J.C. Lafaille's new route climbs to the summit of Makalu 2, the sharp summit in the foreground below the main peak. The route follows the sun-shadow line up a right-angling ridge, then heads back left up steep ground to the top.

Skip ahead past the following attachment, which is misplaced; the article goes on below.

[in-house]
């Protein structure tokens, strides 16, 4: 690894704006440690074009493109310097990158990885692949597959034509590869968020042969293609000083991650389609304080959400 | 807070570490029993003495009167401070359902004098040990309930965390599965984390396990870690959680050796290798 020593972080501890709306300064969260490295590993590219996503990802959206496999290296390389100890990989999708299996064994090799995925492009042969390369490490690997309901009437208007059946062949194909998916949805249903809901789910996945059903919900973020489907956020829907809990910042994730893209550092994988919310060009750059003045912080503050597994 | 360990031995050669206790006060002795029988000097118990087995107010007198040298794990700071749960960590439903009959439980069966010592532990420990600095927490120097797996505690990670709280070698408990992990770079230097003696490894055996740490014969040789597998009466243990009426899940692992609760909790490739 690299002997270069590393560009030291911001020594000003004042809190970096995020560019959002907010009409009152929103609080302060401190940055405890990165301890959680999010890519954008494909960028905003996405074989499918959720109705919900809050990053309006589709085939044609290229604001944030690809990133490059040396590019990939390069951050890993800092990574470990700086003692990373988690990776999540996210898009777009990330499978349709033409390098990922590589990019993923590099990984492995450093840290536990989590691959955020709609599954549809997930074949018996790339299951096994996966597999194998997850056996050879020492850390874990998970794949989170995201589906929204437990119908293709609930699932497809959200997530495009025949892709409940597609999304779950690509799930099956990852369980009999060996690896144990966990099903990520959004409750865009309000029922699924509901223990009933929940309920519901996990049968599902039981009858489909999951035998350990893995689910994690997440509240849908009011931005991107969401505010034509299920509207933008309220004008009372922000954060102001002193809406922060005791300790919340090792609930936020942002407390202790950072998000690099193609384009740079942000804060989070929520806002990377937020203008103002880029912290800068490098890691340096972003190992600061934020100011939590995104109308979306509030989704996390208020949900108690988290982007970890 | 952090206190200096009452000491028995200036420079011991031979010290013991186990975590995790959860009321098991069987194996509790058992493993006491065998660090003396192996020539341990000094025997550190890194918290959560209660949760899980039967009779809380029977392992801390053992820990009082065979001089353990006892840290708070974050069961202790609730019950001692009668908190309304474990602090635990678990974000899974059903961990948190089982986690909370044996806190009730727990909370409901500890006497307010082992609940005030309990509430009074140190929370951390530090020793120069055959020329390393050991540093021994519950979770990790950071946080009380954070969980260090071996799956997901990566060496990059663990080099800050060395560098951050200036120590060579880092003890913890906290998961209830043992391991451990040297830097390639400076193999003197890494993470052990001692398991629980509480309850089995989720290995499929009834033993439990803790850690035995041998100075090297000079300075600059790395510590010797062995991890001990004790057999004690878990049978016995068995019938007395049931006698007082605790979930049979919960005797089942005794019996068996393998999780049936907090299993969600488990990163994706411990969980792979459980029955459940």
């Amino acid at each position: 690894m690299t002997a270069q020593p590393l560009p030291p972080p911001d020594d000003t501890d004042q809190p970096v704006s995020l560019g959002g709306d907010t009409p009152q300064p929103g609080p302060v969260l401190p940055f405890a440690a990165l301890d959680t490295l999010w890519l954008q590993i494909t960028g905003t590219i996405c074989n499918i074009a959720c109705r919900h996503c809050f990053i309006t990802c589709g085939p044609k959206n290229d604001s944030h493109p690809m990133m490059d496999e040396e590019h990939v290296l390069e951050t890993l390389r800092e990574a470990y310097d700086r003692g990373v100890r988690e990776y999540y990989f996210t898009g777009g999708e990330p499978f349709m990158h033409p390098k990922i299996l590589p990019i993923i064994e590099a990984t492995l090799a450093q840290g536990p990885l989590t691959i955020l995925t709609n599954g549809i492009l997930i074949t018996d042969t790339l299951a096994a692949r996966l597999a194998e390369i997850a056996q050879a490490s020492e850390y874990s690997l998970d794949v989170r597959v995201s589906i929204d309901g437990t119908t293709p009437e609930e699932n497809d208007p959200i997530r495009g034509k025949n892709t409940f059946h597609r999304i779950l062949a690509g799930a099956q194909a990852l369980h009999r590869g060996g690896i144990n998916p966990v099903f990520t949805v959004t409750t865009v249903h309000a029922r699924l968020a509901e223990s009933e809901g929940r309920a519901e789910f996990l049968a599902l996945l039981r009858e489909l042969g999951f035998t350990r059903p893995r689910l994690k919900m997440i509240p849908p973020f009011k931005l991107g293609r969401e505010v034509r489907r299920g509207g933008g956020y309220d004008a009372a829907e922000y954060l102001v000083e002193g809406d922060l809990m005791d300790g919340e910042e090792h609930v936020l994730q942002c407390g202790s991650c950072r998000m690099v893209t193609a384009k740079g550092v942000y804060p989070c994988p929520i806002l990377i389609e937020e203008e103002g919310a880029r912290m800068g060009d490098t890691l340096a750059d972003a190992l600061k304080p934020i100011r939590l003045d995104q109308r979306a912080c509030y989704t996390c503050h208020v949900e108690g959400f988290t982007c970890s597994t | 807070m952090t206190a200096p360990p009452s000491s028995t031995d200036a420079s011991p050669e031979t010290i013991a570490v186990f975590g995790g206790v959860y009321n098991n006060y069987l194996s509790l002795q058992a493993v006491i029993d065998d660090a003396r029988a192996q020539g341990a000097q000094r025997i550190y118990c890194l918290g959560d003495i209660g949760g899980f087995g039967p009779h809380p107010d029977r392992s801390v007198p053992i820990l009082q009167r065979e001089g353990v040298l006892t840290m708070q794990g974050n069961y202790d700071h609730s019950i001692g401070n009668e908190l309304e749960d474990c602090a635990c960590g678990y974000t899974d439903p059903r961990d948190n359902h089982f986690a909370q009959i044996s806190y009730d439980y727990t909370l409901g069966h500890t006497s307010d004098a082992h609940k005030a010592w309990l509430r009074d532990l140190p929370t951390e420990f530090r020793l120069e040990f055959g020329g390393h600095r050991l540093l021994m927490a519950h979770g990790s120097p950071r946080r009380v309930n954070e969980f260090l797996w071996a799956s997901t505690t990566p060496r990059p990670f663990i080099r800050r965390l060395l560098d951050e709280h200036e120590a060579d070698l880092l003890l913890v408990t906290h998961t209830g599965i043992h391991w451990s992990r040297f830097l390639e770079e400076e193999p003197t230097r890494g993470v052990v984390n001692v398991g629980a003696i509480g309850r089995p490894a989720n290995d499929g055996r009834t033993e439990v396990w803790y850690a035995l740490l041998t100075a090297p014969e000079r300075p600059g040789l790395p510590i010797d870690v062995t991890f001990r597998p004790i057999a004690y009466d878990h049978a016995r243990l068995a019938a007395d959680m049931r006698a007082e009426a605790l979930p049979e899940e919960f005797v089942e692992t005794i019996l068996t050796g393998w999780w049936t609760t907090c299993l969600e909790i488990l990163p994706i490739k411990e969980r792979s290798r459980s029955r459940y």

Jean-Christophe Lafaille soloed a new route on the north side of Makalu 2 (7,650 meters), but was unable to continue to the 8,481-meter main summit of Makalu. Completely alone on the Tibetan side of the mountain, the Frenchman acclimatized with several forays high on his chosen line, a beautiful spur and face leading directly to the top of Makalu 2. During these efforts, he fixed a few ropes over the toughest passages, including the bergschrund and a 60-meter mixed pitch at around 7,000 meters that Lafaille called the most difficult climbing he had ever done at high altitude. On May 13 he began his final attempt. Over four days of climbing he completed the new line and descended to Makalu La, the 7,400-meter pass between Makalu and Makalu 2. Exhausted and plagued by a chest infection, Lafaille decided to descend the Nepali face to basecamp on the peak’s normal route, hoping to return in a few days to climb the main peak, which would have been his 12th 8,000-meter summit. However, all of the expeditions on this side of the mountain were about to desert their camps, and Lafaille gave up on his summit hopes and returned alone to his own base on the Tibetan side of the mountain.